Beyond the Quads

Trains and Travelers

An intrepid student devotes her summer to examining an itinerant subculture.

By Katherine E. Muhlenkamp | Photo by Mike Brodie, courtesy of M+B Gallery, Los Angeles and Yossi Milo Gallery, New York

Last July, Beth Topczewski, ’12, packed a few essentials—a sleeping bag, clothes, Pop-Tarts—into her 2000 Toyota Corolla and hit the road. With the help of a $900 research grant from the Dean’s Fund for Student Life, she spent the next two months on the move, traveling from Chicago to California, with stops in Michigan, Wisconsin, Minnesota, Iowa, Wyoming, Colorado, Utah, and Nevada. Sometimes Topczewski stayed at a motel, but more often slept outdoors in national parks or in the graffiti-covered, litter-strewn encampments that provide refuge for the subjects of her research: train hoppers, the contemporary version of Depression-era hobos who illegally traversed America via railroad.

Topczewski began her undergraduate studies at Southern Methodist University but decided to leave in 2007 and moved to Chicago, where she met Andrew Cone, SB’06, who is now her husband. Cone introduced her to train hopping, which she defines as boarding a freight train surreptitiously and settling into a discreet nook. Topczewski remembers the excursions vividly: “You find yourself thinking in terms of a completely different network that is superimposed on the world you already know. You start noticing different things—gas stations, police stations, weird industrial structures—because these kinds of things are clues to how the railroad in that area developed.”

Topczewski rode only occasionally, but she encountered other people hopping trains as a way of life. She wondered about the motivations behind their itinerant lifestyle and how it relates to mainstream American society. After enrolling in the College in 2010, she began looking for scholarly literature on train-hopping culture. She found nothing, so she decided to research it herself.

Topczewski didn’t jump trains herself on the research trip, but spoke with more than 100 people who do. She initially planned to drive along a train line but discovered that it was more fruitful to head straight for places where train-hoppers congregate, such as Minneapolis. She had no difficulty finding research subjects. “There are a lot of places where there’s no reason to go unless you want to hop a train,” she explains. She also frequented cafes and punk-rock shows—popular train-hopper hangouts—and walked city streets keeping an eye out. Topczewski quickly came to recognize the train-hopper aesthetic: multiple piercings, rail-related tattoos, backpacks covered in “a very specific kind of dirt, a greasy grime.”

It’s a young, primarily male subculture, Topczewski discovered: Most of the train hoppers she met were between 16 and 34, and 75 percent were male. Almost all were Caucasian. Females tended to travel in groups or with a male companion, whereas males often rode alone; many traveled with a dog.

Topczewski decided to focus her research on subjects under 34, who usually refer to themselves as travelers, sometimes as crust punks, gutter punks, street kids, or crusty kids. “Because I am young myself, it was much easier for me to find train hoppers who were also young,” she says. “And it’s a group that is more well defined than older train hoppers,” who have often curbed their train hopping to assume outside responsibilities.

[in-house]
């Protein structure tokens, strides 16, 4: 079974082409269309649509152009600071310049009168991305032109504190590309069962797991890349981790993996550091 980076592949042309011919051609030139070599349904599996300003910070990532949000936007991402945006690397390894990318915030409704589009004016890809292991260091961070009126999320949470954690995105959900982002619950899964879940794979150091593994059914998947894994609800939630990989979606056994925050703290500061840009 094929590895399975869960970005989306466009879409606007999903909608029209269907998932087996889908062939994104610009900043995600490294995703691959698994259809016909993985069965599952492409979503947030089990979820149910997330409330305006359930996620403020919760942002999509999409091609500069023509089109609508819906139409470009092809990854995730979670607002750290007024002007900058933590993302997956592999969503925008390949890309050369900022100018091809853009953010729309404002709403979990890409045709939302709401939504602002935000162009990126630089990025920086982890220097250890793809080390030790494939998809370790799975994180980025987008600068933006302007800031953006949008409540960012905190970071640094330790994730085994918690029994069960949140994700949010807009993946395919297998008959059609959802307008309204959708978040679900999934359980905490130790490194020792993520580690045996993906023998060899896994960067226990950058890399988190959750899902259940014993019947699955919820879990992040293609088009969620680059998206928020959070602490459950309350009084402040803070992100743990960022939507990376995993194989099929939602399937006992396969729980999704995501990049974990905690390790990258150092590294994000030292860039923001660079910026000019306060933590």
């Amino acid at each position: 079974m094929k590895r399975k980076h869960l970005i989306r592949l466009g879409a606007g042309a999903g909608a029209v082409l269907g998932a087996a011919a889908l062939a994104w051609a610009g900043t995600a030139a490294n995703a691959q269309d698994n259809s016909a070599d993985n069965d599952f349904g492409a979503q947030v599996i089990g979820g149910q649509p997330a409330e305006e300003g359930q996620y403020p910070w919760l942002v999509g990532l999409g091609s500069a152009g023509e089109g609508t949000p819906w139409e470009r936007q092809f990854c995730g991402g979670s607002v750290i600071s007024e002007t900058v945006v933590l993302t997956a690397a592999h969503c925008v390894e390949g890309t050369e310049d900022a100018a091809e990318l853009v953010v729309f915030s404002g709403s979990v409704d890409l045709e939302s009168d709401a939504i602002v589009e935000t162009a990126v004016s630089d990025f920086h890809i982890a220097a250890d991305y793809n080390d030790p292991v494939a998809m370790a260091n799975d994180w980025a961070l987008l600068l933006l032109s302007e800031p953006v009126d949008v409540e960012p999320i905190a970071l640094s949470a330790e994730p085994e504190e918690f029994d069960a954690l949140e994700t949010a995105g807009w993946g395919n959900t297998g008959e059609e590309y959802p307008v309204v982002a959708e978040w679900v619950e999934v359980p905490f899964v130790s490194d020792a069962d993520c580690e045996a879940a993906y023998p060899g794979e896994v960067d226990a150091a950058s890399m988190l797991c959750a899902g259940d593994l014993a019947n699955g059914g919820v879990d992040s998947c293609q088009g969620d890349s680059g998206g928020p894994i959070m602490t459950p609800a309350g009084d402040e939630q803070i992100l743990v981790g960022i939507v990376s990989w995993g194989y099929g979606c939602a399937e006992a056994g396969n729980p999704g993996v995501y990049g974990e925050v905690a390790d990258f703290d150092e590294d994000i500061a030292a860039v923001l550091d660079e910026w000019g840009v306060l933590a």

Many of the travelers Topczewski encountered were homeless; they described feeling restless or uncomfortable within mainstream society. A teenage girl told Topczewski she left home and began train hopping because she felt extreme anger and didn’t know why. Although many travelers said they were burnt out on the practice, they showed few signs of stopping. “It’s an addictive activity,” she says. “There’s this game of beating the system, and a feeling of ‘I can go anywhere.’”

With this freedom comes a stressful, dangerous lifestyle, Topczewski discovered. Social ties, even intimate ones, appeared to develop and dissolve very quickly, and physical violence seemed an expected part of life, especially in settling disputes within the group. The travelers occasionally used drugs and frequently consumed alcohol.

Most survived by panhandling—a distinction between contemporary train hoppers and the hobos of yore who traveled from place to place in search of work. Topczewski was struck by how generously passersby provided food, clothing, and money. Panhandlers directly asked for money, played music with a collection box nearby, or held signs with messages like “clever but not that clever” or “too ugly to prostitute.”

This year Topczewski is writing up her findings for sociology professor Linda Waite, who has guided Topczewski’s research and provided her with additional undergraduate research funds. Topczewski is also formulating potential topics for future research. One possibility is a demographic study comparing travelers to homeless youth as a whole, she says. Some aspects of traveler culture, Topczewski explains, may illuminate broader issues in American culture: the generosity that people show toward travelers, for example, could shed light on motivations behind altruistic behavior. Or, she says, since travelers are constantly meeting other itinerants and forging new bonds, their behavior could help inform more general studies on how social and family networks form.

Once Topczewski finds her topic, she’ll develop a methodology for the research she hopes to carry out next summer. “This experience gave me enough social contacts and social cred to make that possible,” she says. “It’s a delicate thing, because travelers often don’t trust people outside their community.”


Most train hoppers are young and male, Topczewski discovered. With their freedom comes a stressful, dangerous lifestyle.